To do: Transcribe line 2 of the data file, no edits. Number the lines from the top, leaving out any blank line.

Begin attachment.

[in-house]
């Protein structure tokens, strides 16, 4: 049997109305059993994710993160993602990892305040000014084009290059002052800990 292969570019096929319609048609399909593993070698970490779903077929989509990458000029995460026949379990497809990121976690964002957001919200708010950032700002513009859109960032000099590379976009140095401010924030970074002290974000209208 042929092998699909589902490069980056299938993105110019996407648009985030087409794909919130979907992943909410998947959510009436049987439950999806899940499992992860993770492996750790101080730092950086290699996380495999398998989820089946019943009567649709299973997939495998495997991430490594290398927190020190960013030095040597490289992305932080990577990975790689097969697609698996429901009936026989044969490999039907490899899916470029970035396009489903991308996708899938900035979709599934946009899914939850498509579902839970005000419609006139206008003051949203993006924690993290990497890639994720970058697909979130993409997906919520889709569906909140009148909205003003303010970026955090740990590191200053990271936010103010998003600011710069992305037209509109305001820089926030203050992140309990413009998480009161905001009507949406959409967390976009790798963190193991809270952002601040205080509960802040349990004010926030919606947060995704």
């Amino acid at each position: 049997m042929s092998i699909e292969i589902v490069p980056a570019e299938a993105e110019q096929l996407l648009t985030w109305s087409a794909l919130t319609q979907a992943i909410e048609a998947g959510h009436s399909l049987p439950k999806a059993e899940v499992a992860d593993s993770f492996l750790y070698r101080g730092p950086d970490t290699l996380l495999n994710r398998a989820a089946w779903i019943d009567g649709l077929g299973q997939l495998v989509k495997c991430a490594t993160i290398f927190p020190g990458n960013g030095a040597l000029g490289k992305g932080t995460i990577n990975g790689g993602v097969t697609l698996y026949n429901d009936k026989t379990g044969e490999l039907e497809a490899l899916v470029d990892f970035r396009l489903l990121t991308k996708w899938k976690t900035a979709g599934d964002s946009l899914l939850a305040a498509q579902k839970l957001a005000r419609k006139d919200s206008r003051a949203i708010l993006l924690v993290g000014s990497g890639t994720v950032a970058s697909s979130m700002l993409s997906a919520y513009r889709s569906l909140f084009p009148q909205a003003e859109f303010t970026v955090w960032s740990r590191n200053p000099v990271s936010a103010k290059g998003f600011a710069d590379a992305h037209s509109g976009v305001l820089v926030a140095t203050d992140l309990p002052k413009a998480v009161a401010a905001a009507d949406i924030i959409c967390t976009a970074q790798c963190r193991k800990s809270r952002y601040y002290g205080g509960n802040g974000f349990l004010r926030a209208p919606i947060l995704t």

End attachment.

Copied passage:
């Protein structure tokens, strides 16, 4: 049997109305059993994710993160993602990892305040000014084009290059002052800990 292969570019096929319609048609399909593993070698970490779903077929989509990458000029995460026949379990497809990121976690964002957001919200708010950032700002513009859109960032000099590379976009140095401010924030970074002290974000209208 042929092998699909589902490069980056299938993105110019996407648009985030087409794909919130979907992943909410998947959510009436049987439950999806899940499992992860993770492996750790101080730092950086290699996380495999398998989820089946019943009567649709299973997939495998495997991430490594290398927190020190960013030095040597490289992305932080990577990975790689097969697609698996429901009936026989044969490999039907490899899916470029970035396009489903991308996708899938900035979709599934946009899914939850498509579902839970005000419609006139206008003051949203993006924690993290990497890639994720970058697909979130993409997906919520889709569906909140009148909205003003303010970026955090740990590191200053990271936010103010998003600011710069992305037209509109305001820089926030203050992140309990413009998480009161905001009507949406959409967390976009790798963190193991809270952002601040205080509960802040349990004010926030919606947060995704």